I listened to my Mojo/Poly mainly in Wi-Fi hotspot mode using the MPD with the Rigelian app playing music off the local SD card. The sound was identical in DLNA mode assuming the Wi-Fi connection to the DLNA server was good. I tried Airplay which also worked fine, at least given the limitations of Airplay (no more than 16 bit 48 kHz file support). I listened to Apple lossless 16-bit 48 kHz files, 24-bit 88.2 kHz, 96 kHz, 176.4 kHz and 192 kHz PCM files in both Apple lossless and FLAC formats, and DSD64 files in DSD DoP format I ripped from my own SACD disks using the Oppo BDP-105 method. The Poly played everything without any issue.
I mostly used my HiFiMan RE-800 IEM headphones, but every once in a while used Sennheiser HD-600s. I also gave the Mojo/Poly a try with my home system using an Audioquest mini to RCA adapter. The setup works just fine for a home system, but the Mojo/Poly runs only from batteries. Connecting the pair to a USB power source only charges the batteries and is not recommended to be connected during use.
One note on charging. When the pair is almost fully charged, the Mojo will emit a funny squealing noise. Chord says this sound is normal and comes from the inductors in the charging circuit. It is alarming and annoying but only lasts a few minutes as the Mojo comes up to full charge.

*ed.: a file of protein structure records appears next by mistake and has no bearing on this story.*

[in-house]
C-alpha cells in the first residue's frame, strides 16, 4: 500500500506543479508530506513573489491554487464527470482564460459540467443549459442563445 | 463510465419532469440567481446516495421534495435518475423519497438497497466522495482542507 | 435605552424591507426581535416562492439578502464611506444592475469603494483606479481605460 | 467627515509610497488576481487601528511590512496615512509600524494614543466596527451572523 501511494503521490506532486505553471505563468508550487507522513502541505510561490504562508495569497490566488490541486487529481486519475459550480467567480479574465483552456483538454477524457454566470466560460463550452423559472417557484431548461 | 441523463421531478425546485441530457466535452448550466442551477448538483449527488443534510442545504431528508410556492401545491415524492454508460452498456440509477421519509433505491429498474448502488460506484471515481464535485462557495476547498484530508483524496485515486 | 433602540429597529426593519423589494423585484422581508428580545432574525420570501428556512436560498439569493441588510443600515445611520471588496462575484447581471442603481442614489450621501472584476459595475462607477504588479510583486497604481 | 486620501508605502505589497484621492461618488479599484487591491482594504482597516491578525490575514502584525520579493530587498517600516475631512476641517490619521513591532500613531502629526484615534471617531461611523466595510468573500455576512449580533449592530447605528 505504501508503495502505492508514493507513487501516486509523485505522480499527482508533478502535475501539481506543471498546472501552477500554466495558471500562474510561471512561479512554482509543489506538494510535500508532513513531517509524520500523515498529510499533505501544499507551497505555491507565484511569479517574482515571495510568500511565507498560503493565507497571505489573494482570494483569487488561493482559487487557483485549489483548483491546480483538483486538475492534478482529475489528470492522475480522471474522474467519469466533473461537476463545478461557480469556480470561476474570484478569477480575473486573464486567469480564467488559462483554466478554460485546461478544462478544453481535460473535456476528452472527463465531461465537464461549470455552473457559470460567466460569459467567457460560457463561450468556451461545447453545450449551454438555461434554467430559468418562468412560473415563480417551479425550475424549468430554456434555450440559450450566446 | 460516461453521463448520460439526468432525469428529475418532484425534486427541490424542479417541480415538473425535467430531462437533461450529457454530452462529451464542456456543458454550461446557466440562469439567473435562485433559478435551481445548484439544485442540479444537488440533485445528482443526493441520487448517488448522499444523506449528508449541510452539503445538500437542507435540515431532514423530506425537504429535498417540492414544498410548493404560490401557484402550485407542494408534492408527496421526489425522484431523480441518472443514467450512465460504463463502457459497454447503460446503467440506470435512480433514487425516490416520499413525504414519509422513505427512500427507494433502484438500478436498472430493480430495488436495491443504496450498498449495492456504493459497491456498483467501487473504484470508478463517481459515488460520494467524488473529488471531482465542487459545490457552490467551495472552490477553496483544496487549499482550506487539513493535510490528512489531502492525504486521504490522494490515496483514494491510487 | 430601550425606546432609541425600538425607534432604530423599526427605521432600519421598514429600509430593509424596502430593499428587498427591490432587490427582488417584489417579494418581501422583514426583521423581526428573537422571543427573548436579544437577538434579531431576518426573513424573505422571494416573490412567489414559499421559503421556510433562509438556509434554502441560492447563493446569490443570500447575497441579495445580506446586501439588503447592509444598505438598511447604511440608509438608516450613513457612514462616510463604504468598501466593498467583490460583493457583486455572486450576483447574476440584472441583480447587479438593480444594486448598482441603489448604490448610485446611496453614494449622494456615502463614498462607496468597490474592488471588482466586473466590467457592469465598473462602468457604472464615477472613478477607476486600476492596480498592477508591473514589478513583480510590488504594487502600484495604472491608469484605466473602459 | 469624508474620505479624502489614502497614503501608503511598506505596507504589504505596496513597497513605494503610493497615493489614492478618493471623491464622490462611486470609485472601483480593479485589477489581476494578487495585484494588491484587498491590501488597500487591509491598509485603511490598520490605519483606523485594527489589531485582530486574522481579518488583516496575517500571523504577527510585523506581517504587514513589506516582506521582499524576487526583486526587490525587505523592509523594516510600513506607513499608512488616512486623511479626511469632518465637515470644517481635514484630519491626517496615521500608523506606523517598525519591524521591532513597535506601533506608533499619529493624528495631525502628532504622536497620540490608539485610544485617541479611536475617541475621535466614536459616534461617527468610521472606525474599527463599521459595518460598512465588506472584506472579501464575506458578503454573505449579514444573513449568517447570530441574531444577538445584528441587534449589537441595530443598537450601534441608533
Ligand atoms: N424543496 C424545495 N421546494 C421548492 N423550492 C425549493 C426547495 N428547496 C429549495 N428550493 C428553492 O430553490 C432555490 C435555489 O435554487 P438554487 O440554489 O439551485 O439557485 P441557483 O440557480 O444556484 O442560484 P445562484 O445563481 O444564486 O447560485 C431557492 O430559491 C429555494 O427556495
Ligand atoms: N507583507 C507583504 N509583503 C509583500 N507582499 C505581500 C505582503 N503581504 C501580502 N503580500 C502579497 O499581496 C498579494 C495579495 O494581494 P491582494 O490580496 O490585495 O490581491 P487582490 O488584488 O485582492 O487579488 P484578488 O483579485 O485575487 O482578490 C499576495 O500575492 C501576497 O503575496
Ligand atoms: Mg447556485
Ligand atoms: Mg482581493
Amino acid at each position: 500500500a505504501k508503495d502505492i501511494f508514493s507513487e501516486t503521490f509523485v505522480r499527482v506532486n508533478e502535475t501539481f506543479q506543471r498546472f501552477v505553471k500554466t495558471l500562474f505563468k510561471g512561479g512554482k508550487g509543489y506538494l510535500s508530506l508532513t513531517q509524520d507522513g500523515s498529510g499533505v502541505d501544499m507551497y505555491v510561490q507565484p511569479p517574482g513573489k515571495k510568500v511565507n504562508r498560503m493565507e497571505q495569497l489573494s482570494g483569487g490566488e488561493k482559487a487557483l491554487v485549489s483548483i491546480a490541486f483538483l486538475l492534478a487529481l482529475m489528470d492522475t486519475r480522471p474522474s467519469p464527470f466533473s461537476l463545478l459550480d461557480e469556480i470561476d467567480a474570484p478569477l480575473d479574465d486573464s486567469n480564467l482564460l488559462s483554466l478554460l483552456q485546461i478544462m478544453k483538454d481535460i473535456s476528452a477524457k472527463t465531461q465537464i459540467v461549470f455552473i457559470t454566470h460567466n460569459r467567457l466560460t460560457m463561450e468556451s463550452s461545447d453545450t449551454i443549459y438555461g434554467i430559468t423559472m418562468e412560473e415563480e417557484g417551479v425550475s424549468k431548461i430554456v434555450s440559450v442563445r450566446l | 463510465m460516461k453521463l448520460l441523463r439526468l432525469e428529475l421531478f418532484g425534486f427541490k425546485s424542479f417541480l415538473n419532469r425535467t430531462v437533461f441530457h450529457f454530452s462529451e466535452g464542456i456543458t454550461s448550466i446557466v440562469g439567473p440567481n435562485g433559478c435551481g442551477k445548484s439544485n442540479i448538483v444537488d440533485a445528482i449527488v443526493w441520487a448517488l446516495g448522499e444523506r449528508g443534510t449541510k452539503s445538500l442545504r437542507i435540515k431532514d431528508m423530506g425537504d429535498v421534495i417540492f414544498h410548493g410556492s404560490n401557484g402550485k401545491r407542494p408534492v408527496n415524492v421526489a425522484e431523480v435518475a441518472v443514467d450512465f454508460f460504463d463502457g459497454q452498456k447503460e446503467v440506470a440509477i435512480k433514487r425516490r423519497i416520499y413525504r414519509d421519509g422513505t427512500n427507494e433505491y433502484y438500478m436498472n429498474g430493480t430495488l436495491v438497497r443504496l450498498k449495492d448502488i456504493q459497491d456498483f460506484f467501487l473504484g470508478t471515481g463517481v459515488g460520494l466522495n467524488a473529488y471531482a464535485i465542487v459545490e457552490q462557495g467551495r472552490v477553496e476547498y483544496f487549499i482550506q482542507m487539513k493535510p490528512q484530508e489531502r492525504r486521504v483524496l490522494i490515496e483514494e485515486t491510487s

Listening to the Mojo/Poly was a revelation. I thought my normal Oppo HA-2 was good, and it is good. But the Mojo is great. The Chord pair matches or exceeds the best sound I’ve heard from my headphones driven by desktop equipment. Since this review is first and foremost about the Poly, I can report that the sound quality from the Mojo/Poly combination is identical to that of the Mojo on its own driven by USB or coax inputs.